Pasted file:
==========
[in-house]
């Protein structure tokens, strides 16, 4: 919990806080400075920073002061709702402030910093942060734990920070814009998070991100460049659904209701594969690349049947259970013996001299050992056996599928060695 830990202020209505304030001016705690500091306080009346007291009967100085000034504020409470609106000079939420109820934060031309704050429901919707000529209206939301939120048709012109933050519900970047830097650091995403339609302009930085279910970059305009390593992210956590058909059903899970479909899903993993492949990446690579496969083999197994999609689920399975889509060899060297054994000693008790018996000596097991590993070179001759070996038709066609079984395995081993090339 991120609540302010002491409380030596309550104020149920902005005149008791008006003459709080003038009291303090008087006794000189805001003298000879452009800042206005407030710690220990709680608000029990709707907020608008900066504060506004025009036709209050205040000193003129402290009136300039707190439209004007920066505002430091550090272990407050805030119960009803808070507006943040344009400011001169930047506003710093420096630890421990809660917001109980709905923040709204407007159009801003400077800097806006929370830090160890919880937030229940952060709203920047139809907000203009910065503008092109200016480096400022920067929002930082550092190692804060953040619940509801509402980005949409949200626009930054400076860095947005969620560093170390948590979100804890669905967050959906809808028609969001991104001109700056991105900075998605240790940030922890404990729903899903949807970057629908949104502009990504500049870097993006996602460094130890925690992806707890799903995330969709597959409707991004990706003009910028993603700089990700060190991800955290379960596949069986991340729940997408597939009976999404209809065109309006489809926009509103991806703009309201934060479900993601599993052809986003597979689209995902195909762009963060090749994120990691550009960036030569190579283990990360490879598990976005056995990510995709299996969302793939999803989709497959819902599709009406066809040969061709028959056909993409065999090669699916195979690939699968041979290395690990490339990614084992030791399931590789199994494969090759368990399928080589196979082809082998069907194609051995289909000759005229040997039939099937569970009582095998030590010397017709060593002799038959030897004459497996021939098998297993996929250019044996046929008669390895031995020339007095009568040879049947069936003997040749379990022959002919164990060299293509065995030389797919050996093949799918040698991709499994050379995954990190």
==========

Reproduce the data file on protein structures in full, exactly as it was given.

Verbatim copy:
[in-house]
């Protein structure tokens, strides 16, 4: 919990806080400075920073002061709702402030910093942060734990920070814009998070991100460049659904209701594969690349049947259970013996001299050992056996599928060695 830990202020209505304030001016705690500091306080009346007291009967100085000034504020409470609106000079939420109820934060031309704050429901919707000529209206939301939120048709012109933050519900970047830097650091995403339609302009930085279910970059305009390593992210956590058909059903899970479909899903993993492949990446690579496969083999197994999609689920399975889509060899060297054994000693008790018996000596097991590993070179001759070996038709066609079984395995081993090339 991120609540302010002491409380030596309550104020149920902005005149008791008006003459709080003038009291303090008087006794000189805001003298000879452009800042206005407030710690220990709680608000029990709707907020608008900066504060506004025009036709209050205040000193003129402290009136300039707190439209004007920066505002430091550090272990407050805030119960009803808070507006943040344009400011001169930047506003710093420096630890421990809660917001109980709905923040709204407007159009801003400077800097806006929370830090160890919880937030229940952060709203920047139809907000203009910065503008092109200016480096400022920067929002930082550092190692804060953040619940509801509402980005949409949200626009930054400076860095947005969620560093170390948590979100804890669905967050959906809808028609969001991104001109700056991105900075998605240790940030922890404990729903899903949807970057629908949104502009990504500049870097993006996602460094130890925690992806707890799903995330969709597959409707991004990706003009910028993603700089990700060190991800955290379960596949069986991340729940997408597939009976999404209809065109309006489809926009509103991806703009309201934060479900993601599993052809986003597979689209995902195909762009963060090749994120990691550009960036030569190579283990990360490879598990976005056995990510995709299996969302793939999803989709497959819902599709009406066809040969061709028959056909993409065999090669699916195979690939699968041979290395690990490339990614084992030791399931590789199994494969090759368990399928080589196979082809082998069907194609051995289909000759005229040997039939099937569970009582095998030590010397017709060593002799038959030897004459497996021939098998297993996929250019044996046929008669390895031995020339007095009568040879049947069936003997040749379990022959002919164990060299293509065995030389797919050996093949799918040698991709499994050379995954990190």